Endoplasmic Reticulum Stress Caused by Overexpression of Islet-Specific Glucose-6-Phosphatase Catalytic Subunit-Related Protein in Pancreatic Beta-Cells

Article View

Abstract
The Review of Diabetic Studies,2007,4,1,25-32.
Published:May 2007
Type:Original Article
Authors:
Author(s) affiliations:

Afshin Shameli, Jun Yamanouchi, Shari Thiessen and Pere Santamaria

Julia McFarlane Diabetes Research Centre (JMDRC), Department of Microbiology and Infectious Diseases, and Institute of Infection, Inflammation and Immunity, Faculty of Medicine, The University of Calgary, Calgary, Alberta, Canada T2N 4N1.

Abstract:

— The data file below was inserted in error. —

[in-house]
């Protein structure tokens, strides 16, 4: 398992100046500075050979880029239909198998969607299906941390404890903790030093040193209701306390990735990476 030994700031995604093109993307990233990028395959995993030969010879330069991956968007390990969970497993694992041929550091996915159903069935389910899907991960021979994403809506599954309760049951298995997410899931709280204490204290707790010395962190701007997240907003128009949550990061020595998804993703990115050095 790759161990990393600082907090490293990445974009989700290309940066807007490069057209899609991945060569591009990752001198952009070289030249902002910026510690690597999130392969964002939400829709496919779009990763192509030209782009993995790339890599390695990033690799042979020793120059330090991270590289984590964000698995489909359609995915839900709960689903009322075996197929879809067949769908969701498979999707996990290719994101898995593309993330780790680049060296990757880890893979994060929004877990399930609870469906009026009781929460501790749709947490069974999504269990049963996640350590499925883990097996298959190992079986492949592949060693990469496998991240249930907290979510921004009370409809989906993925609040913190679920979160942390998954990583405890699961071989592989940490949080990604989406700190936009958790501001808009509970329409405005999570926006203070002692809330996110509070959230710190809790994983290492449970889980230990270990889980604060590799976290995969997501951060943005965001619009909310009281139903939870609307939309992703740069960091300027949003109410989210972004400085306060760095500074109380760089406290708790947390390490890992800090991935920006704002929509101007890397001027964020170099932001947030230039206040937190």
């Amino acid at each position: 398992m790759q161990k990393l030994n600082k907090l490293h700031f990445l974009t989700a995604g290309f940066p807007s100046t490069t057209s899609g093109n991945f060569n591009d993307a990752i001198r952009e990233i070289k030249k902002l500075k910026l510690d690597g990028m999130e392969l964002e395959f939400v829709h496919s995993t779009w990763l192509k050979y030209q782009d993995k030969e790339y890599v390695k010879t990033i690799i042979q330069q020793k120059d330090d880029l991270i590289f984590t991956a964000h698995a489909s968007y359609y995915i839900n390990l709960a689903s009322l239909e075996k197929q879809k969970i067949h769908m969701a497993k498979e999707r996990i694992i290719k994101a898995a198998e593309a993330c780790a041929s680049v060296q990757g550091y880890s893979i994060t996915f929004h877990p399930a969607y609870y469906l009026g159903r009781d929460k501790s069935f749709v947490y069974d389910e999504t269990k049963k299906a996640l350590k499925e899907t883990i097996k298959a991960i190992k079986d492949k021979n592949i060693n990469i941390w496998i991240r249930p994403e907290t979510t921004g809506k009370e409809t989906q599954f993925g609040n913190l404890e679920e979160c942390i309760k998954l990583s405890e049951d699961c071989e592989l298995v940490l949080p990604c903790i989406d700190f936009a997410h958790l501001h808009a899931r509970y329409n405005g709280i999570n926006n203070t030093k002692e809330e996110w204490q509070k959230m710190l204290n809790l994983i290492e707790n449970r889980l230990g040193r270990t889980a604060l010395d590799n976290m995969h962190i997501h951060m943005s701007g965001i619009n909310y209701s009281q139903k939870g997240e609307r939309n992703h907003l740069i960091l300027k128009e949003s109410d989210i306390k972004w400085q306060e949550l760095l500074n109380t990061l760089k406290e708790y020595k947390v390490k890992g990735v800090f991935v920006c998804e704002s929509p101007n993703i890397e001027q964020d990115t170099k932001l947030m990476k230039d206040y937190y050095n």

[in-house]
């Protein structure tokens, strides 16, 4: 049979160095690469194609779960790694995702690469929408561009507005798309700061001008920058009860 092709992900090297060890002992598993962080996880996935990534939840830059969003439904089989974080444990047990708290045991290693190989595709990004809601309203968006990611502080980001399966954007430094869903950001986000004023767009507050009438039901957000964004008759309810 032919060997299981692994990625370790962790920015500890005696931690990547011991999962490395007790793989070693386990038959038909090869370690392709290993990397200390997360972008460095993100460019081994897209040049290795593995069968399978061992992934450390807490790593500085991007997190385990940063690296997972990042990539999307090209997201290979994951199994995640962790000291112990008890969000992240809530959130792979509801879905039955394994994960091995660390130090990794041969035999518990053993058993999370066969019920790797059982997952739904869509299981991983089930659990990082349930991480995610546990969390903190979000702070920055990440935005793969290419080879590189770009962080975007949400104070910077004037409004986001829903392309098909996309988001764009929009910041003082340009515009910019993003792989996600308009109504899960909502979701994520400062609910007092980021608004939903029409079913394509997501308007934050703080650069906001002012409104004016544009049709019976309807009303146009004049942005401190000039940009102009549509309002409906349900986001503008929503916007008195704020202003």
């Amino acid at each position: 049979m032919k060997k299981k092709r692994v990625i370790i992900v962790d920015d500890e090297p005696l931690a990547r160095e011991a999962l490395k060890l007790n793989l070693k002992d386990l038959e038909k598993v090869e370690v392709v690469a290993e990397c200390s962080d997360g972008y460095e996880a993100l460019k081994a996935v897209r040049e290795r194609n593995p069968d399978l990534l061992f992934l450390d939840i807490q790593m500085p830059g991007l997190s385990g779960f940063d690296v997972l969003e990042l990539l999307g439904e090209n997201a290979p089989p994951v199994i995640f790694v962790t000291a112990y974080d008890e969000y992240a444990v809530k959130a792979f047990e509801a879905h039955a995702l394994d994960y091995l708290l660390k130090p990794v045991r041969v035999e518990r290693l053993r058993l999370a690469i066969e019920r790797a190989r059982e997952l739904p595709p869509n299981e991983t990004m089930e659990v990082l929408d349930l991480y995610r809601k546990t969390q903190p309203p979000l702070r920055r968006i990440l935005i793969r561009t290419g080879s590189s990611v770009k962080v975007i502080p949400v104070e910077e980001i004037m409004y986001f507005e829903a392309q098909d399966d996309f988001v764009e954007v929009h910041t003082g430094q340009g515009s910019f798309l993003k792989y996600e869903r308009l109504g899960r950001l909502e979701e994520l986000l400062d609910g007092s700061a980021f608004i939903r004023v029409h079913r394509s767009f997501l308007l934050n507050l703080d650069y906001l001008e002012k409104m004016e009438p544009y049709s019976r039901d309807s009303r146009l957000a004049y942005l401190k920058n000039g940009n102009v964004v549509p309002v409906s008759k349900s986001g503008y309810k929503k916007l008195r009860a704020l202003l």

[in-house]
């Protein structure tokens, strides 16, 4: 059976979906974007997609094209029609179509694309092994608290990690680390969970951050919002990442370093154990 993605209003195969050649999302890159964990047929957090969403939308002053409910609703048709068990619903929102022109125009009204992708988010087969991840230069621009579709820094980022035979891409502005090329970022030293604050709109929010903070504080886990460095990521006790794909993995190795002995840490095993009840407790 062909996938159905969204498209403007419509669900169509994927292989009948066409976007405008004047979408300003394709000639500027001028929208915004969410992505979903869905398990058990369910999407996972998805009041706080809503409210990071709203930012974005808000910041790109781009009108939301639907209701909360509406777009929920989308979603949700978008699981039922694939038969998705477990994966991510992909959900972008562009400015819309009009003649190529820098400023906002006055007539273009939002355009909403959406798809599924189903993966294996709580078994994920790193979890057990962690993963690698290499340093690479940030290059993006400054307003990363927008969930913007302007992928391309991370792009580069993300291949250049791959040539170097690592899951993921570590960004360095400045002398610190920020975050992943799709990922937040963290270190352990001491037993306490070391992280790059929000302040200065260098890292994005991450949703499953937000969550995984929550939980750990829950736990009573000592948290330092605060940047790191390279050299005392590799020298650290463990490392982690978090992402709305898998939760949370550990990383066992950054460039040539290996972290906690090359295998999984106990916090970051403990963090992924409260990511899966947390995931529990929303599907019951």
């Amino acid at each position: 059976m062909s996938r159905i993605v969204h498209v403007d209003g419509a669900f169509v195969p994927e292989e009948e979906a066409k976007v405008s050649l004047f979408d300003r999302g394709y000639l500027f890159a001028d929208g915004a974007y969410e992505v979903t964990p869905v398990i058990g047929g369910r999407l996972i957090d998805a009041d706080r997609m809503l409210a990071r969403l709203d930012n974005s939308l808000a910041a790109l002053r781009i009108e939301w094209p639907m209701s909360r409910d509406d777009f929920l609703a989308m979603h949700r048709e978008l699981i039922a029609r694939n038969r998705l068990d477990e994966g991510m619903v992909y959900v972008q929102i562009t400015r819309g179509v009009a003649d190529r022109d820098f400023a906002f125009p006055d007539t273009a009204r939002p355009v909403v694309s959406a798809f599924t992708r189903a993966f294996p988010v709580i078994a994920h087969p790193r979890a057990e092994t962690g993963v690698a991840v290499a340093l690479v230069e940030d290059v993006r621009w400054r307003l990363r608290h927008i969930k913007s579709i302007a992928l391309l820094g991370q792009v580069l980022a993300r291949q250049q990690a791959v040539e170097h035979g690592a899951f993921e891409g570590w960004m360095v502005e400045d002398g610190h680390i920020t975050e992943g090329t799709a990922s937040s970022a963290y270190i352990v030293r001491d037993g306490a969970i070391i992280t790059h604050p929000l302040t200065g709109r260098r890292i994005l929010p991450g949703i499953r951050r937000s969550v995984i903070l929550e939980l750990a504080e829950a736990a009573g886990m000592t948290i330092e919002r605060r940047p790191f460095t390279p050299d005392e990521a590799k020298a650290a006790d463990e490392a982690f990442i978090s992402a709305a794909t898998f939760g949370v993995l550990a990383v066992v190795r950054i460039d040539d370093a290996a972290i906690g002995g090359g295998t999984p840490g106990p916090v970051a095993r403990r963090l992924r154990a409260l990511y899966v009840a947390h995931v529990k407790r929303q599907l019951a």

The high rate of protein synthesis in β-cells renders them susceptible to endoplasmic reticulum (ER) stress, a condition that can be aggravated by additional imbalances in ER homeostasis and could potentially contribute to the pathogenesis of type 1 and type 2 diabetes. Islet-specific glucose- 6-phosphatase catalytic subunit-related protein (IGRP) is an ER-resident protein that is specifically expressed in pancreatic β-cells and is a major target of diabetogenic CD8+ T cell responses in non-obese diabetic (NOD) mice. We produced transgenic mice expressing human IGRP (hIGRP) under the control of rat insulin promoter (RIP) to study epitopes in hIGRP capable of driving diabetogenic human leukocyte antigen (HLA)-restricted CD8+ T cell responses in hIGRP/HLA transgenic NOD mice. Surprisingly, we found that 3 out of 14 lines expressing RIP-hIGRP in a non-T1Dprone genetic background developed a form of early-onset diabetes that was dissociated from autoimmune inflammation of pancreatic islets. We show that diabetes in these 3 lines resulted from increased rates of β-cell death because of ER stress. We hypothesize that IGRP compounds the viability of β-cells undergoing ER stress by generating unfolded proteins in the ER lumen, and that IGRP’s location in the ER accounts, in part, for its exquisite immunogenicity in T1D-prone genetic backgrounds.